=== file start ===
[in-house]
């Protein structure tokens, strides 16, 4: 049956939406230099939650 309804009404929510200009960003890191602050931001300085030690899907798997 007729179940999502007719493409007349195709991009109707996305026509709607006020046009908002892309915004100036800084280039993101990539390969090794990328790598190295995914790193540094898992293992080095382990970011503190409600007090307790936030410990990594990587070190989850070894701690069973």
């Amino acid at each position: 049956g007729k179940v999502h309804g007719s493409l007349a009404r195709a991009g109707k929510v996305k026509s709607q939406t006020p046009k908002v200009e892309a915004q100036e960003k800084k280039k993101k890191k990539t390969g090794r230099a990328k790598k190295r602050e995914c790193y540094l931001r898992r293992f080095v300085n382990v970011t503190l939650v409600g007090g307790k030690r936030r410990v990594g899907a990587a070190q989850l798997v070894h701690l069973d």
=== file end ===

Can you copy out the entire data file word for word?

[in-house]
């Protein structure tokens, strides 16, 4: 049956939406230099939650 309804009404929510200009960003890191602050931001300085030690899907798997 007729179940999502007719493409007349195709991009109707996305026509709607006020046009908002892309915004100036800084280039993101990539390969090794990328790598190295995914790193540094898992293992080095382990970011503190409600007090307790936030410990990594990587070190989850070894701690069973």
């Amino acid at each position: 049956g007729k179940v999502h309804g007719s493409l007349a009404r195709a991009g109707k929510v996305k026509s709607q939406t006020p046009k908002v200009e892309a915004q100036e960003k800084k280039k993101k890191k990539t390969g090794r230099a990328k790598k190295r602050e995914c790193y540094l931001r898992r293992f080095v300085n382990v970011t503190l939650v409600g007090g307790k030690r936030r410990v990594g899907a990587a070190q989850l798997v070894h701690l069973d």